The number of highly pathogenic avian influenza (HPAI) outbreaks in poultry has decreased in Europe but seagulls continue to be heavily affected by the virus. The risk to the general public in Europe remains low.
These are the main findings from the latest report on Avian Influenza by the European Food Safety Authority (EFSA), the European Centre for Disease Prevention and Control (ECDC), and the EU reference laboratory (EURL).
Poultry outbreaks occurred less frequently in March and April compared to the previous reporting period (3 December 2022 to 1 March 2023) and compared to spring 2022. The detection of cases in wild birds in March and April decreased compared to the previous reporting period but increased compared to spring 2022. The virus showed signs of being well adapted to wild birds, heavily affecting black-headed gulls and increasing the mortality of threatened wild species such as the peregrine falcon.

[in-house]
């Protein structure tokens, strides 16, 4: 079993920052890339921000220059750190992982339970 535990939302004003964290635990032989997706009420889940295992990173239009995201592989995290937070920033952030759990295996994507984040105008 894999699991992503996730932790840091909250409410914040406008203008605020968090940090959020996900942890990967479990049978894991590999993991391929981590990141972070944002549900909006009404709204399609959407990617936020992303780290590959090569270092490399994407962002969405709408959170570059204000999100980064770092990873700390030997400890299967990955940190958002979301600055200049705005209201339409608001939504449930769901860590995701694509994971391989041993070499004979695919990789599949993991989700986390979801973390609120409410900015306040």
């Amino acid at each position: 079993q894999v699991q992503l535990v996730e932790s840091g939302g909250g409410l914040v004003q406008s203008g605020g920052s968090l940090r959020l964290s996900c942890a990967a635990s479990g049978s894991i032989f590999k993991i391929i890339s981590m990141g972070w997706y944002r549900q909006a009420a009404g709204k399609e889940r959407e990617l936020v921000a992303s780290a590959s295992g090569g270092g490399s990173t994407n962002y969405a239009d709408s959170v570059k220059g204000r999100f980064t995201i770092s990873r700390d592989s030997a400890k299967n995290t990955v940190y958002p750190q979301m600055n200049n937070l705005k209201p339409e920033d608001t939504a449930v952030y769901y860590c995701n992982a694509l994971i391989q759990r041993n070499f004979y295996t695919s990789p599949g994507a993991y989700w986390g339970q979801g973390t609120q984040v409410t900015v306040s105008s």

HPAI continued to expand in the Americas and is expected to reach the Antarctic in the near future. Infections were detected in six new mammal species for the first time, including marine mammals and mustelids. Two cases were reported in cats in the USA and one case in a dog in Canada. As a precautionary measure, EFSA recommends preventing pets from being exposed to dead or diseased animals in areas affected by HPAI.
The risk to the general public in Europe remains low, and low to moderate for workers and other people in contact with potentially infected diseased and dead birds and mammals.